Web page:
Homecoming Kings

And queens return to NWS

THUR 4/28

Gustav Mahler was a crotchety young man. In his twenties he agonized for five long years over his Symphony No. 1 in D Major (Titan), which was, for its day, a schizophrenic tour de force, rocking back and forth between calm and fury, classic and modern elements. The critics and public beat him up for it. Then they fell in love with it. The emotional storminess plus the tremendous instrumentation required to present it make this symphony perfect for a celebrity death match threatening to develop at 8:00 tonight at the Lincoln Theater (541 Lincoln Rd., Miami Beach.) Twenty New World Symphony alumni have come home to perform alongside current members and renowned artistic director Michael Tilson Thomas. Also featured are a number of chamber works that will spotlight the visiting performers. If they get that far, that is. Inspired by a print of famous woodland creatures and reeking of irony and mischief, the third movement might just be enough to incite a cartoonish battle of wills among any prima donnas in the pit. (Just don't expect any wascally wabbits to demolish their snooty opera singer rivals though -- that happens only in Hollywood.) Tickets cost $26 to $68. Call 305-673-3331, or visit www.nws.edu. --Margaret Griffis

Party in a Truck

Tailgating with Peggy Shaw

FRI 4/29

Inspiration for Peggy Shaw and Vivian Stoll's To My Chagrin came from an interaction between the white, butch lesbian grandmother and her biracial grandson. The boy came home from a day spent with a neighbor and told Shaw: "I want to marry Eric; I love his truck." That in turn became a funny, thoughtful, and musical piece set in a rusty pickup truck, on how racism, sexism, and gender identity issues travel down the generations. "There's rock and roll, there's singing, there's dancing on the truck," says Shaw. During the "talk back" after the show, ask and Shaw will tell you about her childhood: "I was a missionary in Costa Rica, teaching perfectly happy Protestants to be Catholic," or her last trip to Florida in the 1970s: "They kicked us out of the hotel for being queer and having a kid." See Shaw tonight and Saturday at 8:00 at the Byron Carlyle Theater, 500 N. 71st St., Miami Beach. Tickets cost $5 to $24. Call 305-237-3010, or visit www.culture.mdc.edu. --Karen Dale Wolman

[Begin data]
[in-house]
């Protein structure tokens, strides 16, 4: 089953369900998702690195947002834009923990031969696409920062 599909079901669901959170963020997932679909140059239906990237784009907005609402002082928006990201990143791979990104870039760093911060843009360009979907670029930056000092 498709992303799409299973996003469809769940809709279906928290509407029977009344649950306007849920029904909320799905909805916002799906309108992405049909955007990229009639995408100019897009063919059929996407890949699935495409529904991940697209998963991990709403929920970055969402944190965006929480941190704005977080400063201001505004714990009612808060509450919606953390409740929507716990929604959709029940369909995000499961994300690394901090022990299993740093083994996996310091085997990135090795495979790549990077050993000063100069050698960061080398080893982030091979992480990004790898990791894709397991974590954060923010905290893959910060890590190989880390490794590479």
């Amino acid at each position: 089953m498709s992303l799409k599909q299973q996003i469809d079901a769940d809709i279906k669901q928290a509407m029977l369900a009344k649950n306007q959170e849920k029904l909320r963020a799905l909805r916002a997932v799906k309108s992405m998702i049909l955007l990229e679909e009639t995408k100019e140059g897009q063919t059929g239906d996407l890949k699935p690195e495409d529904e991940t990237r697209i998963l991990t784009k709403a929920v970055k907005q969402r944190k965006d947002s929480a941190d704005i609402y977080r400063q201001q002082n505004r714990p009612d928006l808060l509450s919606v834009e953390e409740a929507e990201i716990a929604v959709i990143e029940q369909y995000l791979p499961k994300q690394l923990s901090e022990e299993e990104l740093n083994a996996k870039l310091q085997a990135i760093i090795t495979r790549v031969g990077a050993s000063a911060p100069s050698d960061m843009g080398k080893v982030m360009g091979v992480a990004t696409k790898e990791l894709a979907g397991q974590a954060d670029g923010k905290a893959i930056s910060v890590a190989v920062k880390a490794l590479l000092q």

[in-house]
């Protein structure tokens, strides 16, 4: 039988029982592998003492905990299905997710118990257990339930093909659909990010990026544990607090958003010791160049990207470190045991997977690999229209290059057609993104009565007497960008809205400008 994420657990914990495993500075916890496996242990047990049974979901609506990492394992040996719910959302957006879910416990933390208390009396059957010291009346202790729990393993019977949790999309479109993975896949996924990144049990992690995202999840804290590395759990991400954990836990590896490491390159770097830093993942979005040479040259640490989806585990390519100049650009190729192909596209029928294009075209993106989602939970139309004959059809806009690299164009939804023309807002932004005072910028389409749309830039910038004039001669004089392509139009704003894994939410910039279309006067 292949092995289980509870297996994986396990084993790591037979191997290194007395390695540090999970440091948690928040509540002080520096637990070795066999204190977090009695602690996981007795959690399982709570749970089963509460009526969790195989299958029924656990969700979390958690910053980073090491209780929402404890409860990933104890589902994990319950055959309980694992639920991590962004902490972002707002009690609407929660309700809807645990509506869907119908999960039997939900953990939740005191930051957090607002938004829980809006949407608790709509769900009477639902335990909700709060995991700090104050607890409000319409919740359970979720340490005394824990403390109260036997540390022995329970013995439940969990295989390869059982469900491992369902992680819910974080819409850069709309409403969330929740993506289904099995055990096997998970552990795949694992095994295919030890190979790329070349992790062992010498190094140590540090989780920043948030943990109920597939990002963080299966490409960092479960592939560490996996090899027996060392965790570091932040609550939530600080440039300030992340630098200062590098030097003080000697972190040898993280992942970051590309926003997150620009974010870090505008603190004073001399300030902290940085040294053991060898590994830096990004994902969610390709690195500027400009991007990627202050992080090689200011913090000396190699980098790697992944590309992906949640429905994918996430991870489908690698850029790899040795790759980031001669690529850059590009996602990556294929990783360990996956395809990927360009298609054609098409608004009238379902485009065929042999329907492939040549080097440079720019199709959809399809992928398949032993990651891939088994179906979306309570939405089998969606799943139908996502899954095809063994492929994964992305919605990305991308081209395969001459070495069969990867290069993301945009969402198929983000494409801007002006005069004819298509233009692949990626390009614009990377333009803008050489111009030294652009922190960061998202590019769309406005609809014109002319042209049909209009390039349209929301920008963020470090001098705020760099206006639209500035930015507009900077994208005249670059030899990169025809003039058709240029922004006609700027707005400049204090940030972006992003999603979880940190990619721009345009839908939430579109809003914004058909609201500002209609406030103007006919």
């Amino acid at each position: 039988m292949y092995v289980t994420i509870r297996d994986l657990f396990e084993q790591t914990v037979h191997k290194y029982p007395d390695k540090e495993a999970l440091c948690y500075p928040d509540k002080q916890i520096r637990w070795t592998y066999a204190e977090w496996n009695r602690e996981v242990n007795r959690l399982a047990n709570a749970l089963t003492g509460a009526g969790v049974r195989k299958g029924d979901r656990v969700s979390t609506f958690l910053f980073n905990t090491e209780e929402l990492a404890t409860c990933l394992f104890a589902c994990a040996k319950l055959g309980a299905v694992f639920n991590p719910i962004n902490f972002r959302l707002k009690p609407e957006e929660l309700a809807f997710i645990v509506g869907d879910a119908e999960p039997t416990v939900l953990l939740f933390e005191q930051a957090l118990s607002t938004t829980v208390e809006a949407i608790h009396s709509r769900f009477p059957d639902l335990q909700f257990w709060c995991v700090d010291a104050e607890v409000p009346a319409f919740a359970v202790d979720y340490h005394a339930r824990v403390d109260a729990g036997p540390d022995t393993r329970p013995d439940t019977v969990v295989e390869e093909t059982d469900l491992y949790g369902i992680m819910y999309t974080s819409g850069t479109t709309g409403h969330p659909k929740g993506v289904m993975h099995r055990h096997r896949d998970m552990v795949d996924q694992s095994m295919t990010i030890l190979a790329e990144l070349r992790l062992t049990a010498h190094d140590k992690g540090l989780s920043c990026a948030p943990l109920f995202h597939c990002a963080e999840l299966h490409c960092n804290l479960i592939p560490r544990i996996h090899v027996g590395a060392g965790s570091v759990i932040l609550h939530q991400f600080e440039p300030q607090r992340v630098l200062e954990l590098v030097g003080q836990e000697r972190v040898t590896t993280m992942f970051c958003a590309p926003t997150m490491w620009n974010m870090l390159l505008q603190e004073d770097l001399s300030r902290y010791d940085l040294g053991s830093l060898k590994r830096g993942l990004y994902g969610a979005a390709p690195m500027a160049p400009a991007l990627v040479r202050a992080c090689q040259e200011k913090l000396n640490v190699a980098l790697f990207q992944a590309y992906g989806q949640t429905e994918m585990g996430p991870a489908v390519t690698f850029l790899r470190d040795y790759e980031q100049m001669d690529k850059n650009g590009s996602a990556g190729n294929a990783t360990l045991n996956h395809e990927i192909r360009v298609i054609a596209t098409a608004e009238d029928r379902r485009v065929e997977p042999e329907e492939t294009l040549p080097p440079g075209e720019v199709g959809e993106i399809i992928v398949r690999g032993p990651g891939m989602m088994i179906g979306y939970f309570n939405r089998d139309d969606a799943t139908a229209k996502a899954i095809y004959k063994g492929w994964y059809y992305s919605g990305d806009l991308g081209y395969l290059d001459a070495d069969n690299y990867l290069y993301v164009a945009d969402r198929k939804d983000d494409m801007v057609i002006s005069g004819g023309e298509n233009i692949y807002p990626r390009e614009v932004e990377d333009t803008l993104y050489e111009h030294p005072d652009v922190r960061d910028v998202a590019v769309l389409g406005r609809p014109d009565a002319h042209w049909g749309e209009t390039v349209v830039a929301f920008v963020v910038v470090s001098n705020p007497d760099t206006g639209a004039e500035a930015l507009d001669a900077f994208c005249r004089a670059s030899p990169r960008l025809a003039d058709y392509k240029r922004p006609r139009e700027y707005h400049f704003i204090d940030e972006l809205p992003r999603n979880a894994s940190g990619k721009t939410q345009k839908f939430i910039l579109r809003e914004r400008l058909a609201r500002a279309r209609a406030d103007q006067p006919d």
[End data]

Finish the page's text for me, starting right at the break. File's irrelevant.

Conversation on Pointe

Getting chatty with the dancers

FRI 4/29

For those who find the ballet a bit intimidating, you may find yourself quite surprised at this weekend's performance of "Our Show" at the Miami City Ballet (2200 Liberty Ave., Miami Beach). "Our Show" is a unique production created by the dancers themselves and is staged in the intimate setting of their studio. The dancers not only perform their personal favorites but also share with the audience insights about each piece. Saturday night's performance includes a reception party with the dancers providing a perfect mix of cocktails and pirouettes. The show runs through May 1, with performances at 8:00 tonight and Saturday; 2:00 on Saturday and Sunday. Tickets cost $25 to $50. Call 305-929-7010, or visit www.miamicityballet.org. --Becky Randel

Pico de Guffaw

SAT 4/30

If you're craving burritos and laughs, visit the Tex Mex Café (20537 Old Cutler Rd., Miami), where you can get salsa with a side of stand-up. Yuk junkies will enjoy Dexter Angry, a three-time BET Comic View jokester; ventriloquist The Amazing Mr. A; and Tomahawk, from the movie 6 Comics from Miami. "We start around 8:00 p.m., Latin standard time," Tomahawk jokes. Admission is ten dollars. Call 305-979-1345, or visit www.tomahawkprod.com. -- Patrice Elizabeth Grell Yursik

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